Paper on The Diagnosis and Treatment of Urinary Tract Infection

The Diagnosis and Treatment of Urinary Tract Infection

Urinary tract infection (UTI) affects the urinary system including the kidneys, bladder, ureters, and urethra (Mayo Clinic, 2017). It is the most common bacterial infection accompanied by pain and a burning sensation when passing urine. There are three types of UTI depending on the infected part. Acute pyelonephritis affects the kidneys, cystitis occurs in the bladder, while urethritis disturbs the urethra. People of all ages can suffer from UTI; however, women bear higher risks. According to the National Kidney Foundation (2017), women are more likely to develop UTI since they have shorter urethra, which makes it easier for bacteria to travel to the bladder. It can also happen in childhood with a higher incidence in girls than boys (Obi & Sinha, 2007). During early infancy, boys are exposed to UTI due to congenital malformations in the urinary tract; although girls are more prone to the infection. In girls, a combination of a shorter urethra, dysfunctional bladder emptying, and vesicoureteric reflux increase chances of getting UTI. Thus, it is critical to explore risk factors causing the disease including its diagnosis and treatment.

Causes and Symptoms of UTI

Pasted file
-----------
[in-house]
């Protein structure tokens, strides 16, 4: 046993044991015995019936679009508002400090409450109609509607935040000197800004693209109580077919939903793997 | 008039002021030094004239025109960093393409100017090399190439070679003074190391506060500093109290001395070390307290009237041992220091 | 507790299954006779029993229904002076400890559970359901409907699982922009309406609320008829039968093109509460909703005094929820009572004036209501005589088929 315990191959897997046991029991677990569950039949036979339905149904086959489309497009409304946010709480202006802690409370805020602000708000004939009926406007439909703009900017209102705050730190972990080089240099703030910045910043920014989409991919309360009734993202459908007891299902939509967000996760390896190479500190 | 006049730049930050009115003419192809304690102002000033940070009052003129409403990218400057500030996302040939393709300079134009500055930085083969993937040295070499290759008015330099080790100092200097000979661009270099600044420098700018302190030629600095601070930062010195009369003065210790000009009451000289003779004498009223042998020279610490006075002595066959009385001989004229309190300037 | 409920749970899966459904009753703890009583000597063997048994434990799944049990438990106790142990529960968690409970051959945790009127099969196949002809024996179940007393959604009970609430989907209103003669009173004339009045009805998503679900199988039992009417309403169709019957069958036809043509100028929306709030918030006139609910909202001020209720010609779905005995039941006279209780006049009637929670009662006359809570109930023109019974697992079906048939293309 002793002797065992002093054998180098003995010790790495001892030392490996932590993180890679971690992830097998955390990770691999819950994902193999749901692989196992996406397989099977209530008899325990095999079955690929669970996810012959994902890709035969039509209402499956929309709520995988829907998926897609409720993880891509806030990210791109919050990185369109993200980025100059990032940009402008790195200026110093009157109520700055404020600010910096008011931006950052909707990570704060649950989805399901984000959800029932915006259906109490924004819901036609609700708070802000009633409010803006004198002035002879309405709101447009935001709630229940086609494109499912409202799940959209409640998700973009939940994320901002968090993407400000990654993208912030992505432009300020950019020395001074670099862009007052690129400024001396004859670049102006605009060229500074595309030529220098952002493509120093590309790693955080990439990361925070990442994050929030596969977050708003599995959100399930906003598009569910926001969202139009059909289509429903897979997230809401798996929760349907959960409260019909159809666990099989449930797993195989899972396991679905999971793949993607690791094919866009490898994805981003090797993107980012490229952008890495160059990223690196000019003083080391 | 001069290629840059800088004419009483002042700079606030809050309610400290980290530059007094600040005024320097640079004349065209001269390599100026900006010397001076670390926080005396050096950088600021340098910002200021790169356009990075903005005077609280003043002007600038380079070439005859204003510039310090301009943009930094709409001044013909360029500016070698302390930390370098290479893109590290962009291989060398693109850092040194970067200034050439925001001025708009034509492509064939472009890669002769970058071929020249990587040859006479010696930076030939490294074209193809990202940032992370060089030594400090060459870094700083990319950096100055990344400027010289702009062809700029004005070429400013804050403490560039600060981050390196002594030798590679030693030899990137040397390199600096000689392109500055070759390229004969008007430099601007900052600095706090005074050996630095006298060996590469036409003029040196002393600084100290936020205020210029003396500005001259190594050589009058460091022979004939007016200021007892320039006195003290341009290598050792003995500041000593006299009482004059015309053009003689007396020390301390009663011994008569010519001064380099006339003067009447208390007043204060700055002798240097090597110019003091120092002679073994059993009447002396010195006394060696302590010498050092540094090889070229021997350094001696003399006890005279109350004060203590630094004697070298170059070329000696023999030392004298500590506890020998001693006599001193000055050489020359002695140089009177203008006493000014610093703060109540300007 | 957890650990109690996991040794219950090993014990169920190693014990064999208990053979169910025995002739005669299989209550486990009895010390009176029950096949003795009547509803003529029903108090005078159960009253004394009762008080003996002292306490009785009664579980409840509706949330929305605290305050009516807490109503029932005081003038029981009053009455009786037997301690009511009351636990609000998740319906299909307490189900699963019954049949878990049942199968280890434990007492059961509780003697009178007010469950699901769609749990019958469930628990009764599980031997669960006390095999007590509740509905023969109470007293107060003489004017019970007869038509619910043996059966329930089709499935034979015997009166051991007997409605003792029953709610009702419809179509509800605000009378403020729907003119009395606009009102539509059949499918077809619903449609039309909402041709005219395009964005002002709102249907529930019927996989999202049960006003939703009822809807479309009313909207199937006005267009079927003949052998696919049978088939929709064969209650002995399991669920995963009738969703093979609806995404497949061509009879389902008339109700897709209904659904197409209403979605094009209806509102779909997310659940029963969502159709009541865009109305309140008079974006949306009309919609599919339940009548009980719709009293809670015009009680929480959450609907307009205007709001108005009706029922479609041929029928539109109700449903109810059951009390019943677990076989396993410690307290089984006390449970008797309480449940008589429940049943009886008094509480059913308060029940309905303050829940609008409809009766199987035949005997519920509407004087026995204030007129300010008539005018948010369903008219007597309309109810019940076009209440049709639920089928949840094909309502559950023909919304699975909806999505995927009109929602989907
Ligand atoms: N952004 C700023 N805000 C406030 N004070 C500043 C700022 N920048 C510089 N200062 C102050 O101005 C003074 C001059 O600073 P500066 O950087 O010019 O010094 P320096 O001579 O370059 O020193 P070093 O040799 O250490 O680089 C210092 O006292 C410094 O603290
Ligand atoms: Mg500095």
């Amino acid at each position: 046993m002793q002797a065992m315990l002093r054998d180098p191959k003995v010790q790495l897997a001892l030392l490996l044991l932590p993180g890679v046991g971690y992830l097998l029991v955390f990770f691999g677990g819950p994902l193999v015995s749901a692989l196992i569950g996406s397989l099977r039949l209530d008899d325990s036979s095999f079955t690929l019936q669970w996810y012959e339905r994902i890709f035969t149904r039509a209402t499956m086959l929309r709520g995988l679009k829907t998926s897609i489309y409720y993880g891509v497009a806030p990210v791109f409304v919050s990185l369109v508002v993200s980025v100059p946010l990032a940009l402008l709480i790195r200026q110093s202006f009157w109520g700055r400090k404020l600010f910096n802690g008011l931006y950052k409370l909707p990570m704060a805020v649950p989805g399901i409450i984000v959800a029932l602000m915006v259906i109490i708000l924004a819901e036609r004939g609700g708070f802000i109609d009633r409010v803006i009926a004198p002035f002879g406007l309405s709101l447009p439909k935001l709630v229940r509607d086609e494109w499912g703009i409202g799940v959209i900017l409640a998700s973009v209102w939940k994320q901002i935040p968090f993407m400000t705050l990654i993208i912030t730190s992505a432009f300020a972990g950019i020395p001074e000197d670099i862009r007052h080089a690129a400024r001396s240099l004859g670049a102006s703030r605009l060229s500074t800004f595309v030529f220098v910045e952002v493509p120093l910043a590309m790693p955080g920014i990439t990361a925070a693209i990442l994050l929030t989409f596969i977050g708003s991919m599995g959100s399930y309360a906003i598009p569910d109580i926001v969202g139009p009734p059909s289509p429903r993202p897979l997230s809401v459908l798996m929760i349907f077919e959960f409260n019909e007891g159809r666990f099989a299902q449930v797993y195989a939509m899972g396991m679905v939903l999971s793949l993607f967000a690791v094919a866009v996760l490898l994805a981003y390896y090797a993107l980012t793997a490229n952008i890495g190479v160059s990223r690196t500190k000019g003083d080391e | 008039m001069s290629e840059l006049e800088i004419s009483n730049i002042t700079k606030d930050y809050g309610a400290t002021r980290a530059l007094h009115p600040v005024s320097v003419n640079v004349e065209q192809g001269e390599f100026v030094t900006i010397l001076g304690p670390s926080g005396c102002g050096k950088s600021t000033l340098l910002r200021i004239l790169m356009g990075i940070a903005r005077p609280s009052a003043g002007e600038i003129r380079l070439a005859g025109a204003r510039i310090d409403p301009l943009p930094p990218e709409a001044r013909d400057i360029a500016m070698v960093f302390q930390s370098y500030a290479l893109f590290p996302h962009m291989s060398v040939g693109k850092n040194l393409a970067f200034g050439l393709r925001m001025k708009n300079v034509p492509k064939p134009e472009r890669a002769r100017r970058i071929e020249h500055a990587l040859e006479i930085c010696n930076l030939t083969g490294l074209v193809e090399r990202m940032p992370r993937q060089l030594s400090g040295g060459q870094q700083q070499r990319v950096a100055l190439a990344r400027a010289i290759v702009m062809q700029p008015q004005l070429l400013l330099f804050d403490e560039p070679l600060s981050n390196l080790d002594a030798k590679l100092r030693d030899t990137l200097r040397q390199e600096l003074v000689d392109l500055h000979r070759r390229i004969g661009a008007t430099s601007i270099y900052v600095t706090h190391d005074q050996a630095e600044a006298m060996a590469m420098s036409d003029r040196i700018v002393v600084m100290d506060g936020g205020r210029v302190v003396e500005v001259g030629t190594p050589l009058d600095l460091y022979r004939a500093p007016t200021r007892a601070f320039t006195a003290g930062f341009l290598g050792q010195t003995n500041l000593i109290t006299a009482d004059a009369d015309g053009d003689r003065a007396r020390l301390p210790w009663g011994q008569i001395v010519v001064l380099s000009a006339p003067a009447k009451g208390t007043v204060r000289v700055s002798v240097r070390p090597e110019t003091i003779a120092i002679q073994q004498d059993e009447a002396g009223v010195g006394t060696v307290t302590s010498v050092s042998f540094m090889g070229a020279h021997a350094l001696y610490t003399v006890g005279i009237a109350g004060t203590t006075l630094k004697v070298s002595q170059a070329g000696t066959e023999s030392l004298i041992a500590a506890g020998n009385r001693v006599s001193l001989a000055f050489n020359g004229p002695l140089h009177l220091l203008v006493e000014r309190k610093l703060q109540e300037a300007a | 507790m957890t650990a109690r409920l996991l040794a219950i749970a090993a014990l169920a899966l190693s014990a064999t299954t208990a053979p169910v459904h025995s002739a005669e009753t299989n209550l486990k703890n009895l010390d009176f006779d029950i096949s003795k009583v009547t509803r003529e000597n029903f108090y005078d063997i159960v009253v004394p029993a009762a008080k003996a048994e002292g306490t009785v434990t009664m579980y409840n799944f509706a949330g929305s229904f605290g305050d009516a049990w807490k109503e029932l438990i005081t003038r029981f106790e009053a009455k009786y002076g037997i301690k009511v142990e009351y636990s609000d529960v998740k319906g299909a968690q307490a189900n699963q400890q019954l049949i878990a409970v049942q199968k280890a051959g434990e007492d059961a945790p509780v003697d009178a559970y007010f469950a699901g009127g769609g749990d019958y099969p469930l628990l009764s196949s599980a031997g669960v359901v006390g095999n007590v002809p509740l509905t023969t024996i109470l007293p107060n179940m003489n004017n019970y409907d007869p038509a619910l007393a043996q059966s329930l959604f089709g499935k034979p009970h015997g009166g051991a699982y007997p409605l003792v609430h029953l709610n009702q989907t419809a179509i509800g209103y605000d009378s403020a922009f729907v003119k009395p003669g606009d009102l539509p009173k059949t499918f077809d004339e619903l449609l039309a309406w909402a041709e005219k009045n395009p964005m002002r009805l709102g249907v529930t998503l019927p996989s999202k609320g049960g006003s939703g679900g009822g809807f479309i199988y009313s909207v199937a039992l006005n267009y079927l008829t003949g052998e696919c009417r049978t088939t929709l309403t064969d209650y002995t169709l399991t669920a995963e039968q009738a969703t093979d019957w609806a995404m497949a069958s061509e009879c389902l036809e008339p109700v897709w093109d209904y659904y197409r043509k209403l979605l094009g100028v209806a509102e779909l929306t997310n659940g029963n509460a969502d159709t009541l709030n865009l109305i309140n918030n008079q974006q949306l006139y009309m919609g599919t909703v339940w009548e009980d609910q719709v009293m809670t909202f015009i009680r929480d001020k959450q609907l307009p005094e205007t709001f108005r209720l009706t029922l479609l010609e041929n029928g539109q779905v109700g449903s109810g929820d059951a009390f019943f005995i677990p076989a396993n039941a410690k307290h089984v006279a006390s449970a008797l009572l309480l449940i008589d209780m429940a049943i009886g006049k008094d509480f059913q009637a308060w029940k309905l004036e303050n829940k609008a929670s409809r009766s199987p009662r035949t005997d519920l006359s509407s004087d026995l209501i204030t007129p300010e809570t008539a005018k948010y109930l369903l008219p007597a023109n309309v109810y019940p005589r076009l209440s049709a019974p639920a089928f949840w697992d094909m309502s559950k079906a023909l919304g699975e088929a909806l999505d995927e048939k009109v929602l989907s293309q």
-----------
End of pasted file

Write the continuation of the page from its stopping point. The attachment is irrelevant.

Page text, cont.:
UTI develops when bacteria go through the urethra to the urinary tract and start multiplying in the bladder. Naturally, the urinary system is designed to fight the bacteria on its own, but it can fail sometimes. When the defense mechanism of the system breaks down, bacteria may grow into a full-blown infection. For instance, cystitis is often caused by Escherichia coli (E. coli), a bacterium that lives in the gastrointestinal tract (Mayo Clinic, 2017). However, other types of bacteria can also be responsible for causing the disease. Cystitis can be acquired through sexual intercourse, although one does not have to be sexually active to contract the infection. In females, if there is short distance from the anus to the vagina, it is easier for the GI bacteria to travel to the urethra. In addition, sexually transmitted diseases like gonorrhea, herpes, mycoplasm, and chlamydia can cause urethritis as well.